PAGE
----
Friday, October 05, 2012

Poetry Friday: Carl Dennis

This isn't a long poem, and though I would never wish away copyright laws, I do wish I could just reproduce the whole thing here. But, copyright wisdom being what it is, I shan't, and I'll be ultimately happier for it.

But I will tell you that the poem is worth at least seventy-seven clicks over, for the whole thing, but especially for these three lines:

I hope she stays like this,
Her windows open on all sides to a breeze
Pungent with sea spray or meadow pollen.

So, read my teaser  below, or click over right now to read the whole poem at The Writer's Almanac.)

At Becky's Piano Recital
by Carl Dennis

She screws her face up as she nears the hard parts,
Then beams with relief as she makes it through,
Just as she did listening on the edge of her chair
To the children who played before her,
Wincing and smiling for them
As if she doesn't regard them as competitors....


(Go. Click. Now.)

Laura Purdie Salas has the round up this week.


  1. That's a keeper. Thanks, Karen.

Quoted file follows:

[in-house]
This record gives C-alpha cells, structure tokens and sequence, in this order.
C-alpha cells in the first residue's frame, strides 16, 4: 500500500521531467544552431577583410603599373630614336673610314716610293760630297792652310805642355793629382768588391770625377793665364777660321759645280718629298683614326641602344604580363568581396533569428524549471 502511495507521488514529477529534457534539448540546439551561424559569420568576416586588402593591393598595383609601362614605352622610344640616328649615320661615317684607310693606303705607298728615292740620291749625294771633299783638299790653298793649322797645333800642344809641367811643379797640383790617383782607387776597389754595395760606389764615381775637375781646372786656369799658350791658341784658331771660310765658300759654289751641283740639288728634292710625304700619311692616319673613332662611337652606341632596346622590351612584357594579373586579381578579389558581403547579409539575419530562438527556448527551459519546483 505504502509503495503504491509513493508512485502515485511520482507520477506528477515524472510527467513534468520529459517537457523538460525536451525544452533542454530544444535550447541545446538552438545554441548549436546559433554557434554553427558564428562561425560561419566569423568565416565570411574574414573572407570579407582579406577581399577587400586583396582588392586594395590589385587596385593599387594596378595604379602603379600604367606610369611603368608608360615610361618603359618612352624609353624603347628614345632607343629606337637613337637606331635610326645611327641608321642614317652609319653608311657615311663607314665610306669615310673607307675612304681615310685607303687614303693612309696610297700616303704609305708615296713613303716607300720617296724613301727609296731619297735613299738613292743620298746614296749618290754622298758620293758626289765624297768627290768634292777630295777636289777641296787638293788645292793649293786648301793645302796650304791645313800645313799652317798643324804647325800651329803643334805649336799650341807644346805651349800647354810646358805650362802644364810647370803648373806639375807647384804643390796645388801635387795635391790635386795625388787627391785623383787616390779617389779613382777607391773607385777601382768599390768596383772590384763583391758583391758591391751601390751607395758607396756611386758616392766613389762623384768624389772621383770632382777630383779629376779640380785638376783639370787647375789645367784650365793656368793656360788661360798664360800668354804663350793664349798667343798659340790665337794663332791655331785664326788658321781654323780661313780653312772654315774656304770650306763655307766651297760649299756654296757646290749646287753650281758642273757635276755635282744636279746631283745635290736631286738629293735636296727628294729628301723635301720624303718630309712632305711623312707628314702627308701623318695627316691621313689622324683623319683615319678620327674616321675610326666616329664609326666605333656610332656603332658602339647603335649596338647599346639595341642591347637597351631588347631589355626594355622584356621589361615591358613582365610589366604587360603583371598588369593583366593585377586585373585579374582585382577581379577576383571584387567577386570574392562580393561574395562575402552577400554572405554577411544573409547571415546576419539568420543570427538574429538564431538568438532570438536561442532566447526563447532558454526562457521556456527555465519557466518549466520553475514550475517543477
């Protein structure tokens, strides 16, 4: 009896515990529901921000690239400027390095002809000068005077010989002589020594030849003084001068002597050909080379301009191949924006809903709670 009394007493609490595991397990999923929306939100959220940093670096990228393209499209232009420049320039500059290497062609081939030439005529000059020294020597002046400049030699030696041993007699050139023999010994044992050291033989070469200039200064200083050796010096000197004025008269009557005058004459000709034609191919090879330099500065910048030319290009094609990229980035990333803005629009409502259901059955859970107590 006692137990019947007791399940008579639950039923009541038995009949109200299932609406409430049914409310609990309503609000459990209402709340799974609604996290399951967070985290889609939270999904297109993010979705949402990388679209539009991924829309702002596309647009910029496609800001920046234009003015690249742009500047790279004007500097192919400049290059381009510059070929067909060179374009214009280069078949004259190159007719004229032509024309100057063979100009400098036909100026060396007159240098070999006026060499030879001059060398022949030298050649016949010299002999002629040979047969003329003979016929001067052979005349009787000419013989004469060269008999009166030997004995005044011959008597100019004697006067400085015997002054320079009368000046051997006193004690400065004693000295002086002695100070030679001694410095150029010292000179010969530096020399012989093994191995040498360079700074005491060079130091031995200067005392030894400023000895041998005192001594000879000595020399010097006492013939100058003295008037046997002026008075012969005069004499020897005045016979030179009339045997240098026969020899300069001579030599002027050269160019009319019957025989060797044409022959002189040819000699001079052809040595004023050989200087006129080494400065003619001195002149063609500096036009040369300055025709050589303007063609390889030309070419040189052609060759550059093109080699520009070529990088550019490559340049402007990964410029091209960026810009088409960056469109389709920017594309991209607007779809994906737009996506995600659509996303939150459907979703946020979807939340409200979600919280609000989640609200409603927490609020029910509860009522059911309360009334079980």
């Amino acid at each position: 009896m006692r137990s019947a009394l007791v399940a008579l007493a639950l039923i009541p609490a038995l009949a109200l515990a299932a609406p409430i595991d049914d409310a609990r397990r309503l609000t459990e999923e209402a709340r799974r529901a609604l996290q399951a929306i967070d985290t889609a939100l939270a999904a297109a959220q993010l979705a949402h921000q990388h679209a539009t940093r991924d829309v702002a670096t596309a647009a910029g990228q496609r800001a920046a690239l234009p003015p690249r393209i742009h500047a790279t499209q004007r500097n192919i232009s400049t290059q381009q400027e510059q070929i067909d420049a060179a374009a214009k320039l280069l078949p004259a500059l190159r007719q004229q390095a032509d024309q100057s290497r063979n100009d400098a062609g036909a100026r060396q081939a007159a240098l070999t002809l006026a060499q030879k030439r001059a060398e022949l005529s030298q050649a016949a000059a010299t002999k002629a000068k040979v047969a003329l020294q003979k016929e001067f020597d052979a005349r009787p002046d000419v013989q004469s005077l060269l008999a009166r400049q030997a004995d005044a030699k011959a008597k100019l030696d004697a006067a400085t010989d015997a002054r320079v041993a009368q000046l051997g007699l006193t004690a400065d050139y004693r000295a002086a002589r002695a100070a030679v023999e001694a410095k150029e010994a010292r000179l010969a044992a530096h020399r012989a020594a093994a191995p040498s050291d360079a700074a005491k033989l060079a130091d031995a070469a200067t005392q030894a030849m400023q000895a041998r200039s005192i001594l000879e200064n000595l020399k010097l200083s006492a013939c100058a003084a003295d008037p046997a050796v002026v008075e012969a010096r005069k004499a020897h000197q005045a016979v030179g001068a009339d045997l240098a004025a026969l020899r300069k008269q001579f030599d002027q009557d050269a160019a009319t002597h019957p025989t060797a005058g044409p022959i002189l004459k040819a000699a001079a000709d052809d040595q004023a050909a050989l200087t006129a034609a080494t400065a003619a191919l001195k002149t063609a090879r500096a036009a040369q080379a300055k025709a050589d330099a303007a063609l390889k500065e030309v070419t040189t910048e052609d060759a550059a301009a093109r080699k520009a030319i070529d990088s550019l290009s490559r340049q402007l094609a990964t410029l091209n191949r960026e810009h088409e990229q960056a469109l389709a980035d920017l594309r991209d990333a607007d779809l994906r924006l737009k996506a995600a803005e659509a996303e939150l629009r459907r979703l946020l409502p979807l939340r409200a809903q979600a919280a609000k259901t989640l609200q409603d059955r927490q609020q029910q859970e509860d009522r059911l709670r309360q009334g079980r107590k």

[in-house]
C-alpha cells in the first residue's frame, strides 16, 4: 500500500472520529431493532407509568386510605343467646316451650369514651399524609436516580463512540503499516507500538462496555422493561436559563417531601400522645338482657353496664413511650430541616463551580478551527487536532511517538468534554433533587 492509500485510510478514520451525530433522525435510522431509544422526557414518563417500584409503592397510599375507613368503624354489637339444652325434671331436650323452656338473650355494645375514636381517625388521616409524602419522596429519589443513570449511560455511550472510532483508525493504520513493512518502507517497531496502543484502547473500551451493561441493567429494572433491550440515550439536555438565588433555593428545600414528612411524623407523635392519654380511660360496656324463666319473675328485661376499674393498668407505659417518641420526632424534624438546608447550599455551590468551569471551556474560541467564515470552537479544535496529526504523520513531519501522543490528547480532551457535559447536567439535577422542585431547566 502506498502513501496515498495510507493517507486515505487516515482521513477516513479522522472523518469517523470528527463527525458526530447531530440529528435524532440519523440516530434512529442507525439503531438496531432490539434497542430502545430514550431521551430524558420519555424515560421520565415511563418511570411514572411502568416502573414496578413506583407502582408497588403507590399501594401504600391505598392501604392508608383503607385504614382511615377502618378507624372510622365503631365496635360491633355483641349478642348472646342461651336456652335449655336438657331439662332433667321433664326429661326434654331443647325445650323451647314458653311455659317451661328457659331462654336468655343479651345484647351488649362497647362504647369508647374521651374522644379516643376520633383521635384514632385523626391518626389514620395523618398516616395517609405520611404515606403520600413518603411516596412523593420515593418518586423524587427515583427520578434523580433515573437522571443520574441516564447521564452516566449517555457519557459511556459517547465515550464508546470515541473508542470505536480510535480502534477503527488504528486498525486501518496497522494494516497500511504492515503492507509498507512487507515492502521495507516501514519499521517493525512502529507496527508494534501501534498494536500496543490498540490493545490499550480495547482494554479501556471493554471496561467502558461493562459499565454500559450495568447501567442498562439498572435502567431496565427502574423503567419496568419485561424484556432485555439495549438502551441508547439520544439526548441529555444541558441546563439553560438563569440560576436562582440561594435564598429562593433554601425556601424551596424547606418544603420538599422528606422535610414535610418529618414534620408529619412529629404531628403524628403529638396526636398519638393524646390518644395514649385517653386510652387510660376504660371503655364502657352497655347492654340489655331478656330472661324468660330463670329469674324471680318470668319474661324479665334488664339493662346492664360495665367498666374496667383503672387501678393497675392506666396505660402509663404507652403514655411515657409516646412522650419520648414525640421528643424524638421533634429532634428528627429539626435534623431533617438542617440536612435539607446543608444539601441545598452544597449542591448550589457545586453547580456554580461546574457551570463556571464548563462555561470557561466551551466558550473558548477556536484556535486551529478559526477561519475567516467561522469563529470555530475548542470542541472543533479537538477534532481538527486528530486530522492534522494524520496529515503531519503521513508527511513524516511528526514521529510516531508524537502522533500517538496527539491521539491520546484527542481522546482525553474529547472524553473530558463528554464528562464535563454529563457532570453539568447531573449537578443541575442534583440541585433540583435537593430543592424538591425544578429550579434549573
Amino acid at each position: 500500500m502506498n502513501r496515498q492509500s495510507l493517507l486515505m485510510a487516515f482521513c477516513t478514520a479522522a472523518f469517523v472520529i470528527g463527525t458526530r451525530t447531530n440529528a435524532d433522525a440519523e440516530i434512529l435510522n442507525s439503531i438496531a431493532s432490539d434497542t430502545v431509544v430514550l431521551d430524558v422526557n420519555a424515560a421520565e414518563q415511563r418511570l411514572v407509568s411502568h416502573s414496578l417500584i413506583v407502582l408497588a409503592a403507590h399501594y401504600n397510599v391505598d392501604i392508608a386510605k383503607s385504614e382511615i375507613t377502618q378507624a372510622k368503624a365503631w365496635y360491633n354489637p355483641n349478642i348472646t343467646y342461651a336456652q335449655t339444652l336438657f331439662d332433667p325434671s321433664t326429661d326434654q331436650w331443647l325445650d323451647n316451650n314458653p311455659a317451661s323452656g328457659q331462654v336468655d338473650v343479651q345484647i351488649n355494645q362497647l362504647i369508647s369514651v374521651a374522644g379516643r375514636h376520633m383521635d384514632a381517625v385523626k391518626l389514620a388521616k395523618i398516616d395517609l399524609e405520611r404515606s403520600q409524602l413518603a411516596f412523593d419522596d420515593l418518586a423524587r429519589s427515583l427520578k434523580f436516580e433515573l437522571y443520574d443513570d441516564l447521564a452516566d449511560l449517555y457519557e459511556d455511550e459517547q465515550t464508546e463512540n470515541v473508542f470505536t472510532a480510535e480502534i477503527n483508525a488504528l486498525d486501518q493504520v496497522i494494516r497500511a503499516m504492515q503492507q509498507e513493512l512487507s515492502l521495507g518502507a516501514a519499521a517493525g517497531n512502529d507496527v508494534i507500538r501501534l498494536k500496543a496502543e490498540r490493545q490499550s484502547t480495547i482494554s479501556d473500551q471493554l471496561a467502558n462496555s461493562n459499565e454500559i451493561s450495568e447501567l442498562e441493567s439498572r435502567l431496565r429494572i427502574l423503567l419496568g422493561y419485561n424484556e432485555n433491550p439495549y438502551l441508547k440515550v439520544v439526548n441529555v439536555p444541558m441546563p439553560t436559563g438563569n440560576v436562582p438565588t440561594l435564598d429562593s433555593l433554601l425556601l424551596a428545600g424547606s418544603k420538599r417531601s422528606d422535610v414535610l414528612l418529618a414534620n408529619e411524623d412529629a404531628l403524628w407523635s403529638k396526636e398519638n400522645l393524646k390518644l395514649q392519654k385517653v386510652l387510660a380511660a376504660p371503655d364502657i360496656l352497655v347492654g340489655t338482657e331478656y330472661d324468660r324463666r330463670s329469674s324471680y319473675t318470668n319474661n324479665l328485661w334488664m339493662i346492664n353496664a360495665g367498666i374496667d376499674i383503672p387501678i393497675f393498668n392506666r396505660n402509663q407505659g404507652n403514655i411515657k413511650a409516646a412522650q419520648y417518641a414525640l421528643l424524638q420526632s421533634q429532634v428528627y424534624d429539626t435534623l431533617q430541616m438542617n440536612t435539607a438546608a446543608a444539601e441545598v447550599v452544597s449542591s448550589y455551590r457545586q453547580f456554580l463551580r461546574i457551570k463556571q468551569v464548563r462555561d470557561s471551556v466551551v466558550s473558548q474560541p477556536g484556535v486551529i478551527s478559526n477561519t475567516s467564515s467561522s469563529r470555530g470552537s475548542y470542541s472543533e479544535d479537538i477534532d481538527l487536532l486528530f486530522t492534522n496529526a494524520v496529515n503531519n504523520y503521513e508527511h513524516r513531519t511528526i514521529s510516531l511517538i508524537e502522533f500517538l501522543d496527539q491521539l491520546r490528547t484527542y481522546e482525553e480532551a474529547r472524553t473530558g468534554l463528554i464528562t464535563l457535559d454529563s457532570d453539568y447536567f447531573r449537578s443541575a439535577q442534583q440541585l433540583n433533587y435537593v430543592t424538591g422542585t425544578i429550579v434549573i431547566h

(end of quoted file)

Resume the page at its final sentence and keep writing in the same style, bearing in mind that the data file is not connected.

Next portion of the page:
2. The poem reminds me of the ending of Wordsworth's "Tintern Abbey":

    Therefore let the moon
    Shine on thee in thy solitary walk;
    And let the misty mountain-winds be free
    To blow against thee: and, in after years,
    When these wild ecstasies shall be matured
    Into a sober pleasure; when thy mind
    Shall be a mansion for all lovely forms,
    Thy memory be as a dwelling-place
    For all sweet sounds and harmonies; oh! then,
    If solitude, or fear, or pain, or grief,
    Should be thy portion, with what healing thoughts
    Of tender joy wilt thou remember me,
    And these my exhortations! Nor, perchance--
    If I should be where I no more can hear
    Thy voice, nor catch from thy wild eyes these gleams
    Of past existence--wilt thou then forget
    That on the banks of this delightful stream
    We stood together; and that I, so long
    A worshipper of Nature, hither came
    Unwearied in that service: rather say
    With warmer love--oh! with far deeper zeal
    Of holier love. Nor wilt thou then forget,
    That after many wanderings, many years
    Of absence, these steep woods and lofty cliffs,
    And this green pastoral landscape, were to me
    More dear, both for themselves and for thy sake!

  3. Tabatha, so glad you liked it!
    Atticus ... good call, as always.

  4. Karen, this is my favorite poem shared today so far. Wow. This is going into my folder of poems I love. Thank you.